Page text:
I've spent the last few months repairing what is essentially a mistake that cost me two and a half years worth of effort. Two and a half years. That's a long time. It's hard even confronting the difficulty that I've faced simply because I made a error in judgment. I've been very wary to talk to anyone about it simply for fear of reprisal, but the truth of the matter remains:

I should have left my job much sooner than I did.

That's hard to admit, mostly because I feel grateful to them for what I learned there. But all in all, it was made very clear to me over those last two years that M:R was not the place for me, and (for lack of better phraseology) it did not want me there.

But I did what I always do, and what I've always done it stick it out till the bitter end. M:R is shrinking and in my firm opinion it will continue to do so until they get some shit together within their operating procedures. I cannot abide incompetence. Nor can I abide consistently poor management decisions, lack of responsibility, blame-storming and lack of follow through. It frustrates me to see something that really does work so well, handicapped by ineptitude.

I personally pulled 5 studios out of the toilet for them, drove all over god's green earth (or brown as the season dictated) and generally cleaned up other people's messes. For a while, I felt like I was doing a good thing. I come to change my opinion on that matter. Bailing more than anyone else on a sinking ship does very little good if people are drilling holes in the boat.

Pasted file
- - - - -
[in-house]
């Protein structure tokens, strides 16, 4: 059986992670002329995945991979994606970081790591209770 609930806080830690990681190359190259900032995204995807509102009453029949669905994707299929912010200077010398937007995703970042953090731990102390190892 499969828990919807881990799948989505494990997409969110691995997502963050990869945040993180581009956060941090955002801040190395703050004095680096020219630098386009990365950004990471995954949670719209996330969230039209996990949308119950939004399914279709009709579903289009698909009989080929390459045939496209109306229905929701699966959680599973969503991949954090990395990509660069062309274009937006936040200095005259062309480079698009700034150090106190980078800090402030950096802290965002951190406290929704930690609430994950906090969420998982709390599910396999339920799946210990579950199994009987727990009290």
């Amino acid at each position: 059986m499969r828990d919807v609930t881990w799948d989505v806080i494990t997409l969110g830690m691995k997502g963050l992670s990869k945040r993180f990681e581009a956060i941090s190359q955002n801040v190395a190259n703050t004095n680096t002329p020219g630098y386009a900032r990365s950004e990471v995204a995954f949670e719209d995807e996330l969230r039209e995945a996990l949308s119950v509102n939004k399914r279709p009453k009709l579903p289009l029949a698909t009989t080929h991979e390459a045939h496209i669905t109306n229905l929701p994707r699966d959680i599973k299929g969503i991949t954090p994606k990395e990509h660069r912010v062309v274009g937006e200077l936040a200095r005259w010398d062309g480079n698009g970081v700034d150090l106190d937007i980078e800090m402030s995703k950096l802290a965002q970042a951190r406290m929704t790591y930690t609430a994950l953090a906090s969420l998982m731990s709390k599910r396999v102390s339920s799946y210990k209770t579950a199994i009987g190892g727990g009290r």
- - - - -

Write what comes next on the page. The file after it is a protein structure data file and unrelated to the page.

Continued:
So, I elected to abandon ship. Truthfully I think it's the smartest decision I made in that two years (besides marring my wife). I know more about painting than just about anyone there, save maybe Larry. My father always told that the only way to get better at something was to do it with people better than you are. I hated being the big fish in the small pond. That has always made me uncomfortable. I think in some respects I attempted to make myself smaller so as to be less visible. Usually the first thing thrown off a sinking ship is whatever is heaviest. I'm not a moron, I saw what was happening. but as I said I did the noble thing, and stuck it out until the situation became untenable.

It's going to take sometime to re-focus all my energy; being on a sinking ship has a habit of dispersing your attention. But now it's time to get down to brass tacks. To polish the core of what's important to me: Painting.

Oddly enough this upcoming year will be the year of the rabbit. (Fitting that I am a rabbit owner.) I remember on my birthday last year I received a portent of things to come. an overwhelming feeling of positive change. And while I loved the people I taught, the fact remains that I avoided a shipwreck.

So now, I am changing this blog to reflect my work. It's time I stop pretending that I'm small and that I fit in and that I am not more than just a good employee.

It's time to own up and be a painter.